Friday, January 10, 2014

Bankruptcy does not require a Chapter 11 filing

Almost three years ago, I wrote:

Academic medical centers face all of the problems of two stressed industries -- academia and medicine. The future will belong to the efficient. Hospitals that are driven by their senior faculty and hopeful junior faculty to expand buildings and research facilities, that invest in high-cost but unproven clinical equipment, that do not engage in front-line driven process improvement, that fight transparency of clinical outcomes -- and that plan to depend on private and government reimbursements, government grants, and philanthropy to pay for all this -- will not do well. Those that limit capital investment in inflexible fixed assets, that focus on higher quality and reducing waste, that endorse transparency, that invest in the science of health care delivery as much as basic science, and that develop and implement treatment modes that take care to the patient rather than requiring physical visits by patients, will do well. 

Bob Herman over at Becker's Hospital Review publishes a periodic report about hospital bankruptcies.  Some places have not filed under Chapter 11 but are already functionally bankrupt, in term of persistent decapitalization of their underlying assets.  Others face major challenges.

Look at this story from the Worcester Telegram:

UMass Memorial released figures Wednesday showing that if not for a one-time gain of $108 million from the sale of certain lab operations, the system would have ended its fiscal year in negative territory, partly driven by shrinking revenue from patients and soaring expenses for salaries and supplies.

Chief Executive Dr. Eric W. Dickson, who warned in October that UMass Memorial would post the operating loss, attributed the results to an effort to focus less on "rescue" care and more on keeping people healthy.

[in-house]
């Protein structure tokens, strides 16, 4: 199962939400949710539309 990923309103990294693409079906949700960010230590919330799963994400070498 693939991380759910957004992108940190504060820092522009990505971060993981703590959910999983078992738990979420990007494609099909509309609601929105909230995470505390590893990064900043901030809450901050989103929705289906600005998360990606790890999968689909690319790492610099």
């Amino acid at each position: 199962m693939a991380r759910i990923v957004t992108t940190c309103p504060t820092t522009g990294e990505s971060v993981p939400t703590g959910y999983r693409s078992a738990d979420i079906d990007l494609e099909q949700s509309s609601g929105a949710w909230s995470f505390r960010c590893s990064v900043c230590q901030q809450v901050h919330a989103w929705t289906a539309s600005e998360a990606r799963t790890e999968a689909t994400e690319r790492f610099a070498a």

"You've got this huge transition occurring, which in the end is good for the community, good for the businesses in the region, and where health care needs to go to truly make it about health care, but when you're taking a $2.24 billion business that has all the infrastructure, all the buildings, all the people set up in that old model and you move it to the new, there's going to be a significant operating loss," Dr. Dickson said. 

The financial results reflect a system with significant financial challenges. Operating surpluses as high as $83 million in 2009 have dropped each year for the past five years. Expenses for salaries and supplies have steadily grown.  

Moody's Investors Service last month downgraded its rating on $299 million in UMass Memorial debt to one step above junk status, citing a drop in patients, a largely unionized work force, a large number of patients on the government's Medicaid insurance plan for the poor, and growing expenses.


Anonymous said...

Not to be a groupie, but the UMass quote seems to describe BIDMC before 2002, and your description of the steps taken by those who 'will do well' describes BID after 2002, eh? And BID remains perhaps the most cost-efficient academic medical center in Boston.
The point being: it ain't impossible; it's been done.

nonlocal MD

Anonymous said...

The most cost efficient academic medical center "in the country" is a combination of Tufts Medical Center and Lahey Hospitals according to the University Hospital Consortium, which is made up of 120 academic medical centers and 299 of their affiliated hospitals representing the nation's leading academic medical centers.

Note: Tufts Med and Lahey participate together as one unit in the consortium.

Again, the most cost efficient in the country, in a relatively high cost region. Kind of amazing.